Oak – It doesn’t grow on Trees!

//Oak – It doesn’t grow on Trees!

Oak – It doesn’t grow on Trees!

2020-09-09T09:13:23+01:00May 17th, 2018|0 Comments

It’s an old joke, but the inference could be nearer than we think!

I was at the first Timber Trade Federation conference on European Oak in April held in co-operation with the European Organisation of the Sawmill Industry. Present were representatives from the principal Oak-producing countries in Europe. They presented some rather amazing/shocking statistics, and I describe them that way because they are both of those things. I refer of course to the increasing demand for timber in China. In this case, Oak.

Increasing Oak Demand in China

You might wonder what China has to do with the UK’s use of Oak. An enormous amount, as it happens. China’s hunger for Oak in log form has grown by 244% in the last 7 years! In 2010, Chineses industries bought 183,362 tonnes of Oak, which in 2017 became a whopping 630,827! In France, the figures rose from 101,160m³ in 2010 to 352,139m³ in 2017.

It doesn’t stop there. The barrel market is also extremely buoyant (I suppose the wine and whisky drinkers among us hold some responsibility for that!). The barrel trade takes the very best clear and straight logs, which they ironically then crosscut into shorter lengths.

What is the impact of this? A reduction of available Oak in log, plank and square-edge form. Sawn timber production in France reduced by around 30% in 2008, and it hasn’t really increased much since. Oak prices have continued to rise over the past 10 plus years, and the consensus of the conference is that it is very unlikely for this trend of price increases to change. 

The availability of larger diameter and longer logs is also reducing, despite our staff cherry-picking these specimen logs for many years to limit damage to the supply. To top off the woe, recent appalling winter weather has prevented access to the land: unfortunately for our industry, shooting and hunting across Europe takes a priority in the landowner’s eyes!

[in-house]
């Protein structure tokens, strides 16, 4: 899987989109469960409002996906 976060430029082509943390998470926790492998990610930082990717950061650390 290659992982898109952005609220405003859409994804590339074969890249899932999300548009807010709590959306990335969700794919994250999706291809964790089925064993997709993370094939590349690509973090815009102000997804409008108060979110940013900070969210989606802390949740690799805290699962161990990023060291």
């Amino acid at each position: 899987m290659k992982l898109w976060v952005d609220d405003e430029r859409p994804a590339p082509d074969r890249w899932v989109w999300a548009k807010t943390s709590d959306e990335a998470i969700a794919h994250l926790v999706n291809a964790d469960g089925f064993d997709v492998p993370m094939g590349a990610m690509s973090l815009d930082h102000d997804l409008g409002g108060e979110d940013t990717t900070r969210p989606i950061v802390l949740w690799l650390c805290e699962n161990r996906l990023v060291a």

Timber Alternatives to Oak

Where durability is concerned, few will look past Oak. But with European oak supplies being subject to a growing demand for timber in the east, we may save ourselves some money, effort and a fair few trees by considering other building materials. So, what Oak alternatives are available?

Sycamore is a beautiful timber of a very white species. Ash, currently being felled to fight Ash Die Back, is also very useable timber. We have just bought some from woods a few miles away, which we then milled in our on-site sawmill facilities. And then there’s Beech.

For a more comprehensive look at our extensive range of woods, consult our online catalogue.

UK Oak Stock and Supply

There is Oak available in the UK and some of it is very good. However, we need more landowners to start managing their woodlands and think about releasing only some, not all, of their timber stock. 

Selective felling is a better, more aesthetic way of harvesting timber, but can we be self-sufficient? I very much doubt it. The Grown in Britain campaign is championing this cause and has definitely impacted UK demand, but the issue is we would be unable to meet the whole demand in the UK.

The Solution: Timber To Be Used More Economically

Does this mean difficult times for Oak? Not necessarily. I think the future of Oak is still rosy, but we need to be prepared for price increases. We also need to think about the grades we ask for and the end-use application. Is best-grade, high quality oak really needed for each project? Does the end customer really understand character Oak? They may only think of the beauty Oak brings. It’s always worth thoroughly discussing a customer’s objectives with them; you could end up finding a solution that better fits the project as well as spare a few trees.

We have a responsibility to use timber more economically: it’s been growing for hundreds of years.

Consider the work and the price that has gone in to get it on the workshop bench: typically, a slow grown tree will have been looked after for decades, in woods where thinning will have taken place to allow it to grow good and tall. An experienced forester selected the trees to be felled, which a skilled tree feller then cut down, trimmed and crosscut. A professional timber haulier then transported it to a sawmill, where a sawyer probably with decades of expertise milled the log for whatever purpose it was selected for.

And it doesn’t stop there. Further machining, cross-cutting, planing and sanding will create the most wonderful pieces of joinery or furniture.

A lot of work goes into bringing the humble Oak tree near you.

Don’t forget there is a wide range of timber alternatives for uses similar to Oak: Ash, Beech and Sycamore, to name only a few species. These seem to have fallen out of favour, but they can all have their place.

For all of your hardwood and joinery softwood requirements, call our Sales Team on 01798 861611 or email: [email protected]

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